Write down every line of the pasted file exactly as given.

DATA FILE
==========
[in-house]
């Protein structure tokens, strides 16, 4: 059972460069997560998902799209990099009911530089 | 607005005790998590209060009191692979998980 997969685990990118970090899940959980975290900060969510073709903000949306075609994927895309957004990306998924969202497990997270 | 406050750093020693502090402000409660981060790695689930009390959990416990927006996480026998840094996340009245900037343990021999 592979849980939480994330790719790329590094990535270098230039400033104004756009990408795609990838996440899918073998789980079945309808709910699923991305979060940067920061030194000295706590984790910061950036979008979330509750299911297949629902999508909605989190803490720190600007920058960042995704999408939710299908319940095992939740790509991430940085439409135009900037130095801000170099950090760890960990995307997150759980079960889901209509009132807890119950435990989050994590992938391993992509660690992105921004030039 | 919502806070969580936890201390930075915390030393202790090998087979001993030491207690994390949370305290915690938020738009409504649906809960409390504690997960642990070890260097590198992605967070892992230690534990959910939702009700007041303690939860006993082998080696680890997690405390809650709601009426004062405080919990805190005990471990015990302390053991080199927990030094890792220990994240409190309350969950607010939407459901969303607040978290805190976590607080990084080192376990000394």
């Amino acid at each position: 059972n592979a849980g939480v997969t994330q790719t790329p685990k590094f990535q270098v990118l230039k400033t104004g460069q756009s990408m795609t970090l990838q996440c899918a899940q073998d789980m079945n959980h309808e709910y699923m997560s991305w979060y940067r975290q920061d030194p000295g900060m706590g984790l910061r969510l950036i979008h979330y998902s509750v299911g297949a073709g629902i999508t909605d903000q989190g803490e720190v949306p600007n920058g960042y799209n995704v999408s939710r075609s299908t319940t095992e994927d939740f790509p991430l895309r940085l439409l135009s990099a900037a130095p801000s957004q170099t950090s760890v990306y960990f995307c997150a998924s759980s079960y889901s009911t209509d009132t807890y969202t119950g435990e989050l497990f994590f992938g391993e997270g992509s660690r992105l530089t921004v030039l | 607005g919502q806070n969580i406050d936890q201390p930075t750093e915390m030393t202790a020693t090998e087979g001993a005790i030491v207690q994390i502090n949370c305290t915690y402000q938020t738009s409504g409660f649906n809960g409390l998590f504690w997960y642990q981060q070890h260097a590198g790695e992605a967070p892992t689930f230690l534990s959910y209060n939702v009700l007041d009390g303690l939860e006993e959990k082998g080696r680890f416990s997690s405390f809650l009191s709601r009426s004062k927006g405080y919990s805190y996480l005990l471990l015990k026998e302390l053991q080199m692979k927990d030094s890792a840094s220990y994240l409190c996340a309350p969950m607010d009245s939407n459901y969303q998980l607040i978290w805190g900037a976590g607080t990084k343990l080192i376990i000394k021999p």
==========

[in-house]
């Protein structure tokens, strides 16, 4: 059972460069997560998902799209990099009911530089 | 607005005790998590209060009191692979998980 997969685990990118970090899940959980975290900060969510073709903000949306075609994927895309957004990306998924969202497990997270 | 406050750093020693502090402000409660981060790695689930009390959990416990927006996480026998840094996340009245900037343990021999 592979849980939480994330790719790329590094990535270098230039400033104004756009990408795609990838996440899918073998789980079945309808709910699923991305979060940067920061030194000295706590984790910061950036979008979330509750299911297949629902999508909605989190803490720190600007920058960042995704999408939710299908319940095992939740790509991430940085439409135009900037130095801000170099950090760890960990995307997150759980079960889901209509009132807890119950435990989050994590992938391993992509660690992105921004030039 | 919502806070969580936890201390930075915390030393202790090998087979001993030491207690994390949370305290915690938020738009409504649906809960409390504690997960642990070890260097590198992605967070892992230690534990959910939702009700007041303690939860006993082998080696680890997690405390809650709601009426004062405080919990805190005990471990015990302390053991080199927990030094890792220990994240409190309350969950607010939407459901969303607040978290805190976590607080990084080192376990000394």
């Amino acid at each position: 059972n592979a849980g939480v997969t994330q790719t790329p685990k590094f990535q270098v990118l230039k400033t104004g460069q756009s990408m795609t970090l990838q996440c899918a899940q073998d789980m079945n959980h309808e709910y699923m997560s991305w979060y940067r975290q920061d030194p000295g900060m706590g984790l910061r969510l950036i979008h979330y998902s509750v299911g297949a073709g629902i999508t909605d903000q989190g803490e720190v949306p600007n920058g960042y799209n995704v999408s939710r075609s299908t319940t095992e994927d939740f790509p991430l895309r940085l439409l135009s990099a900037a130095p801000s957004q170099t950090s760890v990306y960990f995307c997150a998924s759980s079960y889901s009911t209509d009132t807890y969202t119950g435990e989050l497990f994590f992938g391993e997270g992509s660690r992105l530089t921004v030039l | 607005g919502q806070n969580i406050d936890q201390p930075t750093e915390m030393t202790a020693t090998e087979g001993a005790i030491v207690q994390i502090n949370c305290t915690y402000q938020t738009s409504g409660f649906n809960g409390l998590f504690w997960y642990q981060q070890h260097a590198g790695e992605a967070p892992t689930f230690l534990s959910y209060n939702v009700l007041d009390g303690l939860e006993e959990k082998g080696r680890f416990s997690s405390f809650l009191s709601r009426s004062k927006g405080y919990s805190y996480l005990l471990l015990k026998e302390l053991q080199m692979k927990d030094s890792a840094s220990y994240l409190c996340a309350p969950m607010d009245s939407n459901y969303q998980l607040i978290w805190g900037a976590g607080t990084k343990l080192i376990i000394k021999p």